How to keep government fleets in check with emissions monitoring

emissions monitoring

Increasingly, fleet managers are being charged with meeting green initiatives and emissions standards to embrace sustainable practices. For example, Executive Order 14057 calls for federal agencies to be 100% zero emission for light-duty vehicles by 2027 and all vehicles by 2035.

While state and local entities are not included in the order, many jurisdictions are setting similar targets. For example, California has mandated 70% new zero-emission vehicle sales by 2030, and Minnesota’s Climate Action Framework sets a goal of reducing emissions by 50% by 2030.

Sourcewell is dedicated to helping fleet managers make the industry more sustainable through its cooperative contracts with eco-friendly suppliers and vendors.

Transparency in emissions

Citizens today are demanding more transparency from government bodies about their environmental impact and sustainable practices.

Vehicles release about 1.4 billion tons of greenhouse gases (GHGs) each year and are the largest contributor to climate change. Citizens expect information about what their state and local governments are doing to change and how they are progressing against goals. Tracking GHGs and eco-friendly and sustainable programs and their results will be crucial.

Tracking emissions will also be part of fulfilling grants or incentive programs or meeting federal, state, or local compliance requirements.

Emissions monitoring in government fleets

Tracking gives you the data that you need for transparency and enables you to uncover factors that contribute heavily to GHG emissions. This data provides various insights into your operations that you can address.

Fuel consumption

Fuel costs make up to 60% of most fleet managers’ budgets, so reducing your fuel consumption can save money and help you meet sustainability goals. Telematics and tracking can uncover wasted fuel due to:

  • Idling time: The Argonne National Laboratory estimates that unnecessary idle time wastes more than $11 billion annually and contributes significantly to GHG emissions.
  • Poor driving behavior: Aggressively starting and stopping, speeding, improper shifting, and other poor driving habits consume more fuel and put greater wear and tear on vehicles. Providing training for better driving habits can reduce fuel consumption.
  • Poor performance: Vehicles that operate improperly are inefficient and create more emissions. The correct tracking mechanisms can monitor engine health and provide data for predictive maintenance to ensure peak performance.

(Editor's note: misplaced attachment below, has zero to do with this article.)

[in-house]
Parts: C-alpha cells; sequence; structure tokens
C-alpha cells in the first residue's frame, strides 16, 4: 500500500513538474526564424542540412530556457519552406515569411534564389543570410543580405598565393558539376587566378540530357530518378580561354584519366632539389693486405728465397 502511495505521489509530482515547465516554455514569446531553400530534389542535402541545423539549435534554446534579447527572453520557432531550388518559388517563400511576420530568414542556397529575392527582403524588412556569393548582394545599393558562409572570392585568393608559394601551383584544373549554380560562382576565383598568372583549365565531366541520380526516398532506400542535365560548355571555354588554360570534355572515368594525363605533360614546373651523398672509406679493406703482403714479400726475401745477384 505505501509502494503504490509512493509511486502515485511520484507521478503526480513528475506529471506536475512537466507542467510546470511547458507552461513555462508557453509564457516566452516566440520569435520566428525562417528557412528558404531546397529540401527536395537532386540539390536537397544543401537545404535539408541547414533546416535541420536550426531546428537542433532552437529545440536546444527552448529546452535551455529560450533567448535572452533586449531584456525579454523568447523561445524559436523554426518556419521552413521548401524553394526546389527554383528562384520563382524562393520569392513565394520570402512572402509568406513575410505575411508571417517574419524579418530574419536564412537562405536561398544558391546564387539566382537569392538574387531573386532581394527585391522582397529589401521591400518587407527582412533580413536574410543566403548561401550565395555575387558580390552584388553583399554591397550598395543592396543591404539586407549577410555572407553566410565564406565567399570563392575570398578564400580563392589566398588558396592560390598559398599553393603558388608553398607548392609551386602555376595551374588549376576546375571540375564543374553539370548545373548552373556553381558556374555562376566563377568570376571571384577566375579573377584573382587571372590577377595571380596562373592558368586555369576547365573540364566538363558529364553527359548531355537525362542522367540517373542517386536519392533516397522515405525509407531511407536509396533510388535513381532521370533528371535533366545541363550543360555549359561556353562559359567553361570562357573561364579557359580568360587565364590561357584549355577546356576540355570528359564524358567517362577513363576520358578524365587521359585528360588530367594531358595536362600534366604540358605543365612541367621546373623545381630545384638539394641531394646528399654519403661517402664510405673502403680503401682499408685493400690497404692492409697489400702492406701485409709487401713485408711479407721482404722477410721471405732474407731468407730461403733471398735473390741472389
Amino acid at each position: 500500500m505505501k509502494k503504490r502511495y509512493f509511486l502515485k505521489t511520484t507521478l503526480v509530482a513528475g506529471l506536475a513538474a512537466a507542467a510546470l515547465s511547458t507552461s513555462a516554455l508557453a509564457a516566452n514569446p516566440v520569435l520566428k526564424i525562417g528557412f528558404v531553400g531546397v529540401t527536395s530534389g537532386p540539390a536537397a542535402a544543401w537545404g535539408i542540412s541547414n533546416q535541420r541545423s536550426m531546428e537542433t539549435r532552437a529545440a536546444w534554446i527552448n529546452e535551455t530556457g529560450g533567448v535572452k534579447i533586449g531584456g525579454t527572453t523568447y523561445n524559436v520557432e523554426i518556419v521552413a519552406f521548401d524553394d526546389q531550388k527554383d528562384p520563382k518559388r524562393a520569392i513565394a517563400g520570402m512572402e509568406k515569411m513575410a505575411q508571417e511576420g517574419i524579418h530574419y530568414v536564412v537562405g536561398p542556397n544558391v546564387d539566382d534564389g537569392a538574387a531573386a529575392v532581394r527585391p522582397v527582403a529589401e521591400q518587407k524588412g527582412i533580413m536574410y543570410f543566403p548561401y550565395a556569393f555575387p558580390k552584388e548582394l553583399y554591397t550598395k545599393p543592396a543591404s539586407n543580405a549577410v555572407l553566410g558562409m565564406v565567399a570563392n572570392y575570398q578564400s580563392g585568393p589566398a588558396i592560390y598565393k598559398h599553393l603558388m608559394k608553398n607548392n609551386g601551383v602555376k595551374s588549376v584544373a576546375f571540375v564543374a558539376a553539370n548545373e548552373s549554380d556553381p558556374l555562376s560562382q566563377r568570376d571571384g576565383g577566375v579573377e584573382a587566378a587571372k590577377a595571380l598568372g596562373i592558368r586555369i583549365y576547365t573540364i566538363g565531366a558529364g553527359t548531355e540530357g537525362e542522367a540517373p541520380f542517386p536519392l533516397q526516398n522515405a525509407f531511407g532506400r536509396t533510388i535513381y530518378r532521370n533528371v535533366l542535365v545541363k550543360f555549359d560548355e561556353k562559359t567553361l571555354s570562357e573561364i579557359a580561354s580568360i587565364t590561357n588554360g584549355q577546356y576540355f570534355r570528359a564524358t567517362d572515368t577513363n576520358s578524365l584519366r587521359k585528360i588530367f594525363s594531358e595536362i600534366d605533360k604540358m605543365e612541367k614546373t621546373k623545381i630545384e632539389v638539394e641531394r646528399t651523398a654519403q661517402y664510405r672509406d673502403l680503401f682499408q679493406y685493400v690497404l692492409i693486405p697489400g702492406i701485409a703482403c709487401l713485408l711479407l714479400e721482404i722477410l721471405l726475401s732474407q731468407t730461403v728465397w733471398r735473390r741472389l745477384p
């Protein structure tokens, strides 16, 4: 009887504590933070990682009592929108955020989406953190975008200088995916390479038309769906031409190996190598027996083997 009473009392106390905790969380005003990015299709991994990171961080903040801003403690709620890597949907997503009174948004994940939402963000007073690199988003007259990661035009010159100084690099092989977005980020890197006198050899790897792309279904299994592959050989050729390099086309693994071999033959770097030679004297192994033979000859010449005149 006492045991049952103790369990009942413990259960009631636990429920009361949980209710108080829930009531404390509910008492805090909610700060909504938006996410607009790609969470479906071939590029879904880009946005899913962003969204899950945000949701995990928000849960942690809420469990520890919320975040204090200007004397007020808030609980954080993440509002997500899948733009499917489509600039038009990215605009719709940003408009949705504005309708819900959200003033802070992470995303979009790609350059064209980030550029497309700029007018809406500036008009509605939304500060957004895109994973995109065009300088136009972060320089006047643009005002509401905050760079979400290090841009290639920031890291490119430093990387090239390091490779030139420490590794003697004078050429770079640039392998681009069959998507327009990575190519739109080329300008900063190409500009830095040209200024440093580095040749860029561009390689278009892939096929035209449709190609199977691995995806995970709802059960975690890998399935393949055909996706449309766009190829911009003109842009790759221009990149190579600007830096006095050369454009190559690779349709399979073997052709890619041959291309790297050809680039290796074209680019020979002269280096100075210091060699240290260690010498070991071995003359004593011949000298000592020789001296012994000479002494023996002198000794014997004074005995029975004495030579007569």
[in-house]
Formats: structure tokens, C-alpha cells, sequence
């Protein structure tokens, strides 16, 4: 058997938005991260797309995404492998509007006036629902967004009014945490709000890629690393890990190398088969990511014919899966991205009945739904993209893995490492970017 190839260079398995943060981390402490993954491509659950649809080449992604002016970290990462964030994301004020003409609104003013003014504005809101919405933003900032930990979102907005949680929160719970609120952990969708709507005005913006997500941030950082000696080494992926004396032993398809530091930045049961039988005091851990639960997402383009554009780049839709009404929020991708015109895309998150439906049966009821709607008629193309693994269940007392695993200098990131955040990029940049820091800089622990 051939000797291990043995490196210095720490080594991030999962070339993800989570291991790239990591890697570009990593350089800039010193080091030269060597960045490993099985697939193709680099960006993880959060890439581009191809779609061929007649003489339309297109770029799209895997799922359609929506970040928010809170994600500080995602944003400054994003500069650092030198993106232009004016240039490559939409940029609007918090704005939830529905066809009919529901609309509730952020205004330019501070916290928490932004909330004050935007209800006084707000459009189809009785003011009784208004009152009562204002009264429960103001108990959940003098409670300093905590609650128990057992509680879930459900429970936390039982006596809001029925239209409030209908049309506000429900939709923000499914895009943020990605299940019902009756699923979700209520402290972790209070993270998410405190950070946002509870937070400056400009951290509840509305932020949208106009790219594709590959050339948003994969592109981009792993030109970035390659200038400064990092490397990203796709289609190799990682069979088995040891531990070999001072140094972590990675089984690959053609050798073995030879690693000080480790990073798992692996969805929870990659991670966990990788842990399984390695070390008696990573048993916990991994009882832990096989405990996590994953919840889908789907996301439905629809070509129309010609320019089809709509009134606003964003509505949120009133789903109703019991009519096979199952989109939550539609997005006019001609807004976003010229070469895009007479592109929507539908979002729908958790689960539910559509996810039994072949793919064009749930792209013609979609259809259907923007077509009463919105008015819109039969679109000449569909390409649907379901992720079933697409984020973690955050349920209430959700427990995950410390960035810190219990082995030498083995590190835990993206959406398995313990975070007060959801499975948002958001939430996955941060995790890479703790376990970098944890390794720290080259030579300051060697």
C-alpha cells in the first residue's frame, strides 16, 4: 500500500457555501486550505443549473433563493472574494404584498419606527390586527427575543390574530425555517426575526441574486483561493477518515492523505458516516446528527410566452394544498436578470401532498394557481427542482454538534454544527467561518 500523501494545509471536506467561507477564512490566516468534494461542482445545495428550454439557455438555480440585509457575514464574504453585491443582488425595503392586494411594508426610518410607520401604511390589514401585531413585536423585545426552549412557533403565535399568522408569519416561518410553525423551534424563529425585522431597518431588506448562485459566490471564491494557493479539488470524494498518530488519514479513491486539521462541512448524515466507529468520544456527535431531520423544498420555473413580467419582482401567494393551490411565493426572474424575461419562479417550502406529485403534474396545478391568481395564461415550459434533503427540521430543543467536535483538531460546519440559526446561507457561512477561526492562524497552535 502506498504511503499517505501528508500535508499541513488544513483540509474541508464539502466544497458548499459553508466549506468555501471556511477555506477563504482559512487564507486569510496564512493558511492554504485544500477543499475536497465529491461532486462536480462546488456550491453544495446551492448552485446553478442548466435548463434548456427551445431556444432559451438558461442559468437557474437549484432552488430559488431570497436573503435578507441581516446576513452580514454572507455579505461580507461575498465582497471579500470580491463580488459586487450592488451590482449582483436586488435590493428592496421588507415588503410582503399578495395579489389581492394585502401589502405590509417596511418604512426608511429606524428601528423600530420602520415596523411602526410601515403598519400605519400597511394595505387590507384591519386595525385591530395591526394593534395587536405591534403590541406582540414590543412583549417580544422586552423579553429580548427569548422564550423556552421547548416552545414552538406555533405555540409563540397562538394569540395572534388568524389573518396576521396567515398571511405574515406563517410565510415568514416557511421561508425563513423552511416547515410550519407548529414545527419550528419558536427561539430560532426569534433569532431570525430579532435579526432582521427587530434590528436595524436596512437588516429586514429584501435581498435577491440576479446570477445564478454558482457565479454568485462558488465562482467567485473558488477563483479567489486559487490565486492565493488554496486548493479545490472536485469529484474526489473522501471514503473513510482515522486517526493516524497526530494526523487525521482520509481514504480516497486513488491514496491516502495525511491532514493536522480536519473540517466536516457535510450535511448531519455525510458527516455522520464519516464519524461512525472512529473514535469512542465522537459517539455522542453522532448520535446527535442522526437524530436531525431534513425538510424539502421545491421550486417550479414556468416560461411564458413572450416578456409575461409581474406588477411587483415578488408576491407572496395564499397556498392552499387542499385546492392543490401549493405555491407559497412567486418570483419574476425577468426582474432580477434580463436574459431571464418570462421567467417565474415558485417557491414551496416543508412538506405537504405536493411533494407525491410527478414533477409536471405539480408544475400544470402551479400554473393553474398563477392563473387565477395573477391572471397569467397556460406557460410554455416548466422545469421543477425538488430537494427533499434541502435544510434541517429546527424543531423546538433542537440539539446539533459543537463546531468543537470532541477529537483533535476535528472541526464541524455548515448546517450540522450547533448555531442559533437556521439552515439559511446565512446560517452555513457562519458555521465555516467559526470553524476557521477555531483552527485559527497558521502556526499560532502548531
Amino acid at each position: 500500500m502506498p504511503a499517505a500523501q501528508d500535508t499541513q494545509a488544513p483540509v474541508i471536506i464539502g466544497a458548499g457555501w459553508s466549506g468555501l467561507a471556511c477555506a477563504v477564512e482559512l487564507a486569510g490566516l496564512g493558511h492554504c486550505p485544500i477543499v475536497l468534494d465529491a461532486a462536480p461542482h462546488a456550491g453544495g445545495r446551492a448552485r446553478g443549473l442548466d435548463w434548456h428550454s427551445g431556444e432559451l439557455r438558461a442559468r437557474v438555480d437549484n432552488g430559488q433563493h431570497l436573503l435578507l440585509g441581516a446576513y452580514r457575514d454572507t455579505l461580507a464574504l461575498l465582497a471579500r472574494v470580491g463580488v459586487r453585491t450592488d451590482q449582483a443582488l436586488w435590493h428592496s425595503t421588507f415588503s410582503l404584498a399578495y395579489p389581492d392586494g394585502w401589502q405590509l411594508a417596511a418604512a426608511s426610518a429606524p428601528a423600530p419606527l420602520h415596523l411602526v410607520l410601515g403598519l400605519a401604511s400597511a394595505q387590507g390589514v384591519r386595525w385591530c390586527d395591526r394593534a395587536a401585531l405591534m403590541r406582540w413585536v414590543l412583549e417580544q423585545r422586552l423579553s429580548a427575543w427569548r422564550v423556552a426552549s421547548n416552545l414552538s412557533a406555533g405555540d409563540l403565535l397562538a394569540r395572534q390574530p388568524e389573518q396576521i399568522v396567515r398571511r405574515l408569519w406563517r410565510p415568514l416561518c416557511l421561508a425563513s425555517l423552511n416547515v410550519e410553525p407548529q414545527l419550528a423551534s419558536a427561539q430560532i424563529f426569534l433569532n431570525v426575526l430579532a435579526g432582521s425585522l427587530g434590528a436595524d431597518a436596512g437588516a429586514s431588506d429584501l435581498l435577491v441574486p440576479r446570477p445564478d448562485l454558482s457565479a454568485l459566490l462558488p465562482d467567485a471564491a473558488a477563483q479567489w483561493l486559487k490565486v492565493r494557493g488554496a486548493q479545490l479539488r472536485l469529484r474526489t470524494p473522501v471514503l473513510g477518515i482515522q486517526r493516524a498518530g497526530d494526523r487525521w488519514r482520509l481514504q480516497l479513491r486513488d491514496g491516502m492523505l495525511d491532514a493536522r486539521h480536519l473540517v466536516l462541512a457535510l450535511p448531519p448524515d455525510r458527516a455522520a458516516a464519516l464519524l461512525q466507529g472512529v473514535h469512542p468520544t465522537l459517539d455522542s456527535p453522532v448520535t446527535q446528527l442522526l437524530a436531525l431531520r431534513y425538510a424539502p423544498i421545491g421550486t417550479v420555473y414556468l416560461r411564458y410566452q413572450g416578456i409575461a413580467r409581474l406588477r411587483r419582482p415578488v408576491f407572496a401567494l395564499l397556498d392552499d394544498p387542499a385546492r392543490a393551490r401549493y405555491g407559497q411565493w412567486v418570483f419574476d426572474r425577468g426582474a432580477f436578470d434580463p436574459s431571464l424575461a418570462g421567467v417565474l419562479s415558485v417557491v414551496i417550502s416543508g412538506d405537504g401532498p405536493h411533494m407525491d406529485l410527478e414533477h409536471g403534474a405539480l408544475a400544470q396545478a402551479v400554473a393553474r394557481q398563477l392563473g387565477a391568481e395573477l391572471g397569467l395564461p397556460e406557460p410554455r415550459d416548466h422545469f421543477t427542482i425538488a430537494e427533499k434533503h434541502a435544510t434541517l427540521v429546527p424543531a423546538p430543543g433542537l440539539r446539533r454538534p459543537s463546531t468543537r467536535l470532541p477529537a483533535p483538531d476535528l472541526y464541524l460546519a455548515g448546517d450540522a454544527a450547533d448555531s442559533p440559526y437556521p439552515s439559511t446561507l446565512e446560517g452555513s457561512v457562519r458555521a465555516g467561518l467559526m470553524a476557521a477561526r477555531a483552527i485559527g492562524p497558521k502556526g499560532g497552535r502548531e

• Route optimization: By optimizing your fleet routing, you can minimize drive time and emissions. Software can help you map more efficient routes, including real-time rerouting in case of congestion.
  • Tire pressure: Keeping tires inflated at the proper pressure can improve mileage by more than 3%. While that may not sound like much, vehicles with underinflated tires add 1.5 extra tons of GHG emissions annually.

Electric and hybrid vehicle procurement

To meet the most rigid emissions standards, government entities will need to accelerate the purchase of EVs and hybrid vehicles. Hybrid vehicles use more fossil fuels during operation, while EVs produce no tailpipe emissions.

Proposed standards for the auto industry could reduce carbon dioxide emissions by nearly 10 billion tons by 2055, but there’s a long way to go because EVs account for less than 10% of all auto sales. State and local governments can swap out existing vehicles for more eco-friendly alternatives when it’s time for fleet vehicle replacements.

Sourcewell can help. With its cooperative purchasing agreements with vehicle suppliers, it has competitively sourced, ready-to-use contracts in place to save your agency money.

Tracking GHG emissions

Small, local fleets may be able to use spreadsheets to track miles driven and fuel consumption, but as fleets grow, more formal and automated tracking systems will be required to comply with sustainable mandates.

You can now use fleet fuel cards to track how much gas is used. The Environmental Protection Agency also offers a free, simplified greenhouse gas emissions calculator that can help you estimate your overall GHG production. Data loggers for internal combustion engines can help track mileage and engine efficiency.

For more in-depth information, telematics is the way to go. It can track actual driving data, including the many factors that impact emissions. Those operating large fleets or requiring third-party reporting for certification may need to install the proper tracking equipment and software.

Sourcewell can help with cooperative purchasing agreements for vendors and suppliers of emissions tracking and telematics.

Competitively sourced, ready-to-go contracts for emissions tracking suppliers

Sourcewell provides access to ready-to-use contracts with competitively sourced suppliers and leverages the bulk buying power from 50,000 government agencies, universities, and tribal organizations.

You can learn more about how cooperative purchasing works and how it can save you time and money to help meet your sustainability and emissions monitoring goals.

See how easy it is to smoothly adhere to any greening initiatives using Sourcewell’s cooperative purchasing program. Streamline the process by choosing from hundreds of suppliers already on contract. Sourcewell’s procurement experts competitively solicit and award contracts on behalf of 50,000 participating agencies in North America. Check out our contracts here.